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Friday, January 04, 2008

2008 Predictions: The Pressure is On!


Stephen Downes has upped the ante on predictions for 2008 by creating a report card on predictions of 2007. Here is his post. Half an Hour: Last Year's eLearn Magazine Predictions If you want to see most of the blogs referenced, see Darren Draper's Bloggers Make Better Predictions.

I am within him for most of the grades but the one thing that bothers me a little is that he graded himself and, subsequently provided himself with the second highest grade. I am uncomfortable with Stephen grading himself. I think he should have submitted the grades for the other bloggers and then let the blogosphere grade his prediction. It is like, as a professor, I grade my students and then completed my own faculty evaluation giving myself high, but not too high a ranking.

But I do thank him for the time and effort and it has made me more careful with my 2008 prediction which will be released soon. I tried to be more specific. In fact, I am predicting the emergence of something like a corporate YouTube. A site that does for videos of small training pieces what TeacherTube did for videos for education.

Also, I think once you start grading activities, you tend to suck the "fun" right out of them. So is it really a good idea to grade the predictions of the blogosphere, how do people feel who gave a prediction in 2007 for fun and then, a year later, unbeknownst to them, they get a D based on criteria that appeared retroactively.

Or is the argument made that since you made a "public" prediction, you are now open to any and all critiques. Not sure.
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3 comments:

Darren Draper said...

Karl,

You make a great point here. I am reminded of the student(s) that turns in an arbitrary assignment, class notes, or other material to the teacher that doesn't normally correct and/or grade such items.

Nevertheless, while the grading might feel harsh, hopefully the entire process has been educational (after all, shouldn't that be the purpose of assigning any grade)? In reading that you've changed your predicting practices based upon Stephen's grading, I think we can all agree that learning has taken place.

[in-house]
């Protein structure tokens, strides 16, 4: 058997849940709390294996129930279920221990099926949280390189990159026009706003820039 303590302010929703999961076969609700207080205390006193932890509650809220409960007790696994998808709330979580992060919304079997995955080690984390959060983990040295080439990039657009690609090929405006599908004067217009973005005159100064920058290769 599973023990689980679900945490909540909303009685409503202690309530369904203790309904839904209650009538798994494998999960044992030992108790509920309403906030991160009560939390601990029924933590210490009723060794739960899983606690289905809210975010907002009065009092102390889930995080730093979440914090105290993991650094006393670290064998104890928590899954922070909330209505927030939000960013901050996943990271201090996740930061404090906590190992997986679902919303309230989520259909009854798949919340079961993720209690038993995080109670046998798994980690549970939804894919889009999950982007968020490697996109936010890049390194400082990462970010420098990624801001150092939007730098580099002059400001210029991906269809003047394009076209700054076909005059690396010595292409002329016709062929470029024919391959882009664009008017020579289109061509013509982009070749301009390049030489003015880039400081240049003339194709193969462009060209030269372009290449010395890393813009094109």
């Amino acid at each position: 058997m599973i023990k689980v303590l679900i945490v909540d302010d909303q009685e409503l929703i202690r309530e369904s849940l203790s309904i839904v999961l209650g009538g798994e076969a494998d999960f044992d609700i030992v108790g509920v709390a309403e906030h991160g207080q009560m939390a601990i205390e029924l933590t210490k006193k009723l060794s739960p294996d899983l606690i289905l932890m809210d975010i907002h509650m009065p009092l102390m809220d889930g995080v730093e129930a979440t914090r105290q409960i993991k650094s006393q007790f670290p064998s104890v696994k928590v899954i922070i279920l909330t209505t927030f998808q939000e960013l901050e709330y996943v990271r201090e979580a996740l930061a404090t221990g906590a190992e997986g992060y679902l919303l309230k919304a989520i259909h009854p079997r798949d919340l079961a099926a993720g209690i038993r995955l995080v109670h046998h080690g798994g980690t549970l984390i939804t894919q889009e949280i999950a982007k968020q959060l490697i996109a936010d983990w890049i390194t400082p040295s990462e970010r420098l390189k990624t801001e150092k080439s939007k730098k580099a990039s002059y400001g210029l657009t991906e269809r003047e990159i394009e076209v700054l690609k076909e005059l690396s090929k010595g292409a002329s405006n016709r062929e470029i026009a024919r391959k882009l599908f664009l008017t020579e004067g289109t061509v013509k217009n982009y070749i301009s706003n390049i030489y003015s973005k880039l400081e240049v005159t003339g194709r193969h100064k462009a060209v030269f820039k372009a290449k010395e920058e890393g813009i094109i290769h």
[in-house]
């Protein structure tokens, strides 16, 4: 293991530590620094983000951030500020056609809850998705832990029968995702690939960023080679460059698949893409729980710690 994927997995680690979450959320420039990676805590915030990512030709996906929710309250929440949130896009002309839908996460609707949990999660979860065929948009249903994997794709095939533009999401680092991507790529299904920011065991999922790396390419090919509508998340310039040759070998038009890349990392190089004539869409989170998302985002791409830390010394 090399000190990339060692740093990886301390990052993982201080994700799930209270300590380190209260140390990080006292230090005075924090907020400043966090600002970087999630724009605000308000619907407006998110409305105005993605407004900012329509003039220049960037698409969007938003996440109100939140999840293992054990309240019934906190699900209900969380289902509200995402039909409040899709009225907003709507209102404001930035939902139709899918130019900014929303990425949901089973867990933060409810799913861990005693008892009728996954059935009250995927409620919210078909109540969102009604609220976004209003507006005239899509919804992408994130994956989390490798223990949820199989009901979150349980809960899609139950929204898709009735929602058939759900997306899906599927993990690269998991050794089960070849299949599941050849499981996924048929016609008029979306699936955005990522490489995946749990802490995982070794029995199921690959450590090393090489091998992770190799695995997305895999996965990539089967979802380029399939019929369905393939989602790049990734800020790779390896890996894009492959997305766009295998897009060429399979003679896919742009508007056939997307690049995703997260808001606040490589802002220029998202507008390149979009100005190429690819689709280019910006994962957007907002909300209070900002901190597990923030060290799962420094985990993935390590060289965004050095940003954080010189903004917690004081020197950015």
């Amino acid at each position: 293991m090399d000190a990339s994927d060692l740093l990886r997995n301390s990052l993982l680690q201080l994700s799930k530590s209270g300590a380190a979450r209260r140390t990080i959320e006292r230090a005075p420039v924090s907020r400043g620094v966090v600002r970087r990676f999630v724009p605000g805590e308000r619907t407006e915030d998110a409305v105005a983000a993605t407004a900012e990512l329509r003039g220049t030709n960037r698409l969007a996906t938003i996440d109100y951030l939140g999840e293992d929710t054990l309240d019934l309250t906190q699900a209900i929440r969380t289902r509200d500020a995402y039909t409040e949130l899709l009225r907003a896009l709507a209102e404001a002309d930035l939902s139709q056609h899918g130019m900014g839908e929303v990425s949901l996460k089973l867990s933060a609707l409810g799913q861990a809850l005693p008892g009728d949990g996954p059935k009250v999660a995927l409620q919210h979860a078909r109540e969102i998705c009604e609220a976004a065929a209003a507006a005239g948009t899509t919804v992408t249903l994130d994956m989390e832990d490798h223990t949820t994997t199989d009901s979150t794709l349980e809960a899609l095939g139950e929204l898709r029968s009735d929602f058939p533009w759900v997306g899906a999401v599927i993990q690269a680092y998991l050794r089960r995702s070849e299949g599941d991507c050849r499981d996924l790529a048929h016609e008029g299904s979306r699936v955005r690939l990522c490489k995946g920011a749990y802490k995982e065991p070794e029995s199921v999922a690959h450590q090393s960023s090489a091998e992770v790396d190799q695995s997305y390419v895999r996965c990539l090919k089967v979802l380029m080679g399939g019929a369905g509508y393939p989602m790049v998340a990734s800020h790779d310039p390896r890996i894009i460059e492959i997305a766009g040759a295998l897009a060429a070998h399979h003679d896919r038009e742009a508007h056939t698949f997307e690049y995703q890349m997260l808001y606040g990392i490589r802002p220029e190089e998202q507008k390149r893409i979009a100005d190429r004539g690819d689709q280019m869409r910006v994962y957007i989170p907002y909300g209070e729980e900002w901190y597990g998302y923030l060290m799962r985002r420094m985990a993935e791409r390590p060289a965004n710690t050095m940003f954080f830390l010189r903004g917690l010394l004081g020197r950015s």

Finally, I do think you've hit the nail on the head in your last paragraph: once you choose to make a public prediction, your prediction has become fair game for constructive criticism.

Downes said...

> I think he should have submitted the grades for the other bloggers and then let the blogosphere grade his prediction.

I have done exactly that. By posting the entire scorecard on my blog, I have made public my opinion, and anybody can offer their criticisms or alternative scores.

That nobody has done so is hardly my fault.

If you don't think I deserved an A- (especially when compared to the other pundits) then you should say so. Show your reasoning, please, as I have shown mine.

Downes said...

> how do people feel who gave a prediction in 2007 for fun and then, a year later, unbeknownst to them, they get a D based on criteria that appeared retroactively.

I think that if you don't know what the criteria are, you should get out of the prediction game.

For the record, here's the criteria (as any student of astrology can recite):

1. You have to actually predict something.

2. The prediction should be novel - that is, it should register a change, a surprise, or something unexpected.

3. The thing you predict has to actually happen.

Finally, if you make a prediction in January, you ought to be accountable in December. I tried to keep the article light, and not very serious. But I also want it to be the case that people gain a reputation, not merely for predicting, but also for being good at it.